Friday really was a “good Friday.” The sun was so brilliant, the air so spring-like, I decided to scrap the house cleaning and take a little trip to the SHEW-ur. This was not to be a quick “jump-in-the-car-and-race-through-the-Pinelands”-type deal because, with no one else to watch them, the aged canines had to accompany me.
When you have two old dogs, it’s never a casual trip. It’s sort of like taking doddering Uncle Bean and fussy Aunt Lulu on an outing. You start off by prompting them over and over again to, well, use the facilities. Uncle Bean’s hearing is totally gone, so as he shuffles outside, you have to stomp on the ground with both feet while yelling at him to “hurry up.” Aunt Lulu is insecure, so every trip outside, according to her thinking, could be her last.
I’m at that age where the internal alarm clock always goes off around 6 a.m., so I was ready to head out by 8:30 a.m. The old dogs? Not so much. They’re used to sleeping all day, with perhaps a little barking and mayhem when the mailman comes. Lulu can still spring up into the car unassisted. Beanie needs to be hoisted in because he refuses to use “Pup Step,” the folding contraption my husband bought to help him get in the car.
Bladders evacuated, car packed with leashes, bags, snacks and water, we drove through Chatsworth, sunroof open, delighting in the day. Actually, only two of us were delighting. Lulu was sure she was going to be dumped somewhere, fodder for the Jersey Devil. She just couldn’t settle down and kept waiting for the inevitable dump and run, the moment when I would leave her by the roadside and drive away forever. That, unfortunately, is the mindset of a "rescue" dog. Beanie, purebred and sure of himself, had his snout out the window, his spaniel ears flapping in the wind, oblivious to her anxiety and my oldies station.
During the off-season at the shore, dogs can go on the beach. To my idealistic thinking, we would walk on the beach, find some good shells and bask in the sun for a couple hours. The dogs would happily explore the new smells and the roaring ocean while I sat and breathed in the calming ocean air. The reality of our excursion ended up being worlds apart from my fluffy little daydream, and would lead me to reconsider the ancient adage about old dogs.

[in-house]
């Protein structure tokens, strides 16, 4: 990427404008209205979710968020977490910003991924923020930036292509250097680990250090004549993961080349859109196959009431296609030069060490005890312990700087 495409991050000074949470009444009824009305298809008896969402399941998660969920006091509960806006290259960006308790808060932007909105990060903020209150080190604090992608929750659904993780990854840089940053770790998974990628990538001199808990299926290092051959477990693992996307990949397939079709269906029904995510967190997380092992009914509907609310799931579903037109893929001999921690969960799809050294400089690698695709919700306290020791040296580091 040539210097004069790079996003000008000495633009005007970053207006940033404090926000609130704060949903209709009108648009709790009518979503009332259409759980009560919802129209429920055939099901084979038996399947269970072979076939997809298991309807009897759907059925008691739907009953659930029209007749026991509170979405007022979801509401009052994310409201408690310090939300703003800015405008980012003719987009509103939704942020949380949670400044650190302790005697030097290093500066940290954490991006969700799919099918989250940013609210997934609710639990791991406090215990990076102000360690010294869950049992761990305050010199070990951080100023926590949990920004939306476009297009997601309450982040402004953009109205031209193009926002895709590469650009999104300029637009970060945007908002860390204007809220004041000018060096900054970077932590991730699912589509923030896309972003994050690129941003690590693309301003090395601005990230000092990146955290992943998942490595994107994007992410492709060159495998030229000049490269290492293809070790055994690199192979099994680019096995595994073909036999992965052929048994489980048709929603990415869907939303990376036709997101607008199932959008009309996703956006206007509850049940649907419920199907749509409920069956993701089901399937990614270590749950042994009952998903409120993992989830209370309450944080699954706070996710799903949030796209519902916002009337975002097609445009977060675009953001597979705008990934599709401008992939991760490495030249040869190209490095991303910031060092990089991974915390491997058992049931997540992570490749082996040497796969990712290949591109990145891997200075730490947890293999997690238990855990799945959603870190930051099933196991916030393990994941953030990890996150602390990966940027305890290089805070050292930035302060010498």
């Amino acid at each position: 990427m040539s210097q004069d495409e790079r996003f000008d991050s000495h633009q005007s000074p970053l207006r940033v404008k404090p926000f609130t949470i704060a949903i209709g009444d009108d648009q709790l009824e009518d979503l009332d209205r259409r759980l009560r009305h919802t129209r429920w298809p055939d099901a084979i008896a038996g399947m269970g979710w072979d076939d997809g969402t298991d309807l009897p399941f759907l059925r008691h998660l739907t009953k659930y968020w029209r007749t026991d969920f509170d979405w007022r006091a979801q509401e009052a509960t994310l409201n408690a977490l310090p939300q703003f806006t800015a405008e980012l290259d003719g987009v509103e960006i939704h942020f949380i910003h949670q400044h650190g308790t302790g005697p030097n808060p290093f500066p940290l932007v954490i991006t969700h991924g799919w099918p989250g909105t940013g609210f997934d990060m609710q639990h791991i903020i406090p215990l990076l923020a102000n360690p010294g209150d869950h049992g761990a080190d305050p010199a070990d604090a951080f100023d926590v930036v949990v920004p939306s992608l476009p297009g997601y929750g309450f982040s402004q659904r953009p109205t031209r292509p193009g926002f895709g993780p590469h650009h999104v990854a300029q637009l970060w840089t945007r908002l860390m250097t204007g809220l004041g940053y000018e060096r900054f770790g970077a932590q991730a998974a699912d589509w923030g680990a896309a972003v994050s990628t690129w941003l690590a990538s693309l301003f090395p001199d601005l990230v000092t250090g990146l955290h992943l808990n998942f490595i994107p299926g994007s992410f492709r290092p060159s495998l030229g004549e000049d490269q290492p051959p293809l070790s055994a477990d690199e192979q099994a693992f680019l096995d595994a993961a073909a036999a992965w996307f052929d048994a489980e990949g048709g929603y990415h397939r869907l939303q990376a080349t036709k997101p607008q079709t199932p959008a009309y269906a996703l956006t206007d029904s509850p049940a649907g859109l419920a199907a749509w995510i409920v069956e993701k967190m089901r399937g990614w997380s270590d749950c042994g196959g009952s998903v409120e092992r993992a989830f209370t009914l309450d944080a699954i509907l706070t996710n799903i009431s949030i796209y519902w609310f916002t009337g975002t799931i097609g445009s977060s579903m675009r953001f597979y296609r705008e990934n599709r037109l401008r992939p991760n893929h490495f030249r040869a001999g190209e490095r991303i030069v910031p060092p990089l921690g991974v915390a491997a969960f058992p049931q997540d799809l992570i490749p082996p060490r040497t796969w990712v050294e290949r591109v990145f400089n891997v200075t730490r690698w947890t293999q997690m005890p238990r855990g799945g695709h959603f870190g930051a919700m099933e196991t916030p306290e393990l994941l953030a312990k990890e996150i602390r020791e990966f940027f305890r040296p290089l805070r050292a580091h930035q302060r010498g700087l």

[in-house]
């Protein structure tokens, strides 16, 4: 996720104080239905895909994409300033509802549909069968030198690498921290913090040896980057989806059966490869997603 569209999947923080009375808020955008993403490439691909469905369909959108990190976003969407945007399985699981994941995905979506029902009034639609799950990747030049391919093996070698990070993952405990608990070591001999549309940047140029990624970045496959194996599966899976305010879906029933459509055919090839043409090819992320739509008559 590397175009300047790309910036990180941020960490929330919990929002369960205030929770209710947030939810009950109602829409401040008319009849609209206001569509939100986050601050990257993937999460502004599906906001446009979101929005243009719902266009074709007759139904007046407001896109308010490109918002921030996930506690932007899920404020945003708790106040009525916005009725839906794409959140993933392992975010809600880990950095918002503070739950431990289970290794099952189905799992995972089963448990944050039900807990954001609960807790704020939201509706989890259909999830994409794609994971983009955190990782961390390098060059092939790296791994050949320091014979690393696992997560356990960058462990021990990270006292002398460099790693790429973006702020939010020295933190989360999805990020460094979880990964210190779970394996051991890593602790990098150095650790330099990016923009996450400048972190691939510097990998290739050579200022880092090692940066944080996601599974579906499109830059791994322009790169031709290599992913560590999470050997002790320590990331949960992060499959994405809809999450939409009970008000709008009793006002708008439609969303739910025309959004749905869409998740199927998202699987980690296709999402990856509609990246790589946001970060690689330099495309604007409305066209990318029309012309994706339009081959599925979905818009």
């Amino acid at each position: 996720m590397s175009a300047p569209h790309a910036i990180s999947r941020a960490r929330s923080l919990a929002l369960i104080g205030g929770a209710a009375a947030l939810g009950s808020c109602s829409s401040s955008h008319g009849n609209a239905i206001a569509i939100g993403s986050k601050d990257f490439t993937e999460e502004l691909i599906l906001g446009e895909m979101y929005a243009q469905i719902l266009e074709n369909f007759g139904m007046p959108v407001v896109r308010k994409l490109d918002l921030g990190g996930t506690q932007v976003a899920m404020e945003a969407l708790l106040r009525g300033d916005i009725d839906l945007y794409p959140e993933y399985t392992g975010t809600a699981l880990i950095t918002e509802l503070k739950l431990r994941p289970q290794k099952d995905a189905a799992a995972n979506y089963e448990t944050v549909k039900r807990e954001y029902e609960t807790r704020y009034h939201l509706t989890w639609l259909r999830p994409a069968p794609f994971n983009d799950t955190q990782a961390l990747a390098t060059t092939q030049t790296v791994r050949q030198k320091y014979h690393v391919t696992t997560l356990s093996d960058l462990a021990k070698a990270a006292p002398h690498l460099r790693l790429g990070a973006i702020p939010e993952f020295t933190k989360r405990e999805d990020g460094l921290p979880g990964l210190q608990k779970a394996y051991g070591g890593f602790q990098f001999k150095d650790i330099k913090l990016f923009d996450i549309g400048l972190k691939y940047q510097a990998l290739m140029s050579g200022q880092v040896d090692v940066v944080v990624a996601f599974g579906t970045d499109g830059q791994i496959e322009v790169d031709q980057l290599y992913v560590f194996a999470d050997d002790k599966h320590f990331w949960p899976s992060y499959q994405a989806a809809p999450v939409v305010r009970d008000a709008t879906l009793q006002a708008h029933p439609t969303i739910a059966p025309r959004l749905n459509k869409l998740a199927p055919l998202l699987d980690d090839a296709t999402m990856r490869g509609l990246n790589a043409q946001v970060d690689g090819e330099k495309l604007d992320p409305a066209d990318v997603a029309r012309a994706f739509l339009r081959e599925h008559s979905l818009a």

There were several other clots of people here and there, but for the most part, we were alone on the beach. Tandem leash off, the dogs and I headed for the more firm sand at the water’s edge. Beanie was thrilled and prancing like a teenager. Lulu, however, didn’t seem to enjoy the sand between her toes, so after about 20 minutes of walking toward Atlantic City, she did what any fed-up dog would do: She decided to run away. Actually, she really just slumped away. She went up a street three blocks from where we had started and just disappeared.
The next half hour was spent run-walking Beanie to the car and leaving him there, windows open, while I prowled through an unknown, deserted neighborhood, calling for Lulu in a silly falsetto. My heart was pounding at the thought of trying to explain to my family how I had lost our beloved girl. As I ran along, I was aware of the quiet stillness. How ironic that Lulu, our world-class barker, was now as silent as the Easter bunny. After what seemed like hours, she quietly slinked from between two houses and limped to me sheepishly. We hugged and began the very slow slog to our starting point.
Back in the safety of the familiar car, both dogs put their heads down and immediately fell asleep, leaving me to ponder the lesson of old dogs and new tricks. Usually not one for adages, I had to admit this one had a particular resonance for me and for most people of a certain age. I started thinking of the major issues facing Mo’town right now and how, once we get set in our ways, it is very difficult for us to change our minds.
Because it is too expensive, the township does not have “recycle” receptacles at the playing fields. This means every plastic bottle thrown in a trash can, every aluminum can tossed in the weeds, eventually ends up in a landfill. I have dutifully recycled bottles and cans from for years. Every afternoon, when I walk the dogs, I take a large plastic bag, fill it with other people’s castoffs, and take them home to be recycled. How hard would it be for people to "carry out what they carry in"?
Some conscientious parents and coaches make sure the diamonds are cleaned after their games. Others apparently don’t care that the fields are strewn with water bottles, chewed bubblegum and gnawed orange rinds. One parent opined it was someone else’s job to clean up the field, not hers. We cannot realistically expect the teenagers who have weekly beer bashes at the rarely patrolled Memorial Field to “carry out what they carry in,” because then mom and dad would know what they were really up to.
We dig in our heels and nothing or no one can move us an inch. are firmly against. Those that see the as an anachronism want it torn down. There seems to be no middle ground anymore, and I am just as guilty of stepping over it as the next Mo’towner. I think it is also safe to say this is a national epidemic, and not just a local phenomenon. Newt hates Rick hates Mitt and they all despise Obama.
So where does that leave us? Do we “let sleeping dogs lie” and accept that “old dogs can’t learn new tricks”? Or do we admit both sides deserve for their wishes to be honored?
To use another tired old adage, I don’t think I’m going to touch that one with a 10-foot pole!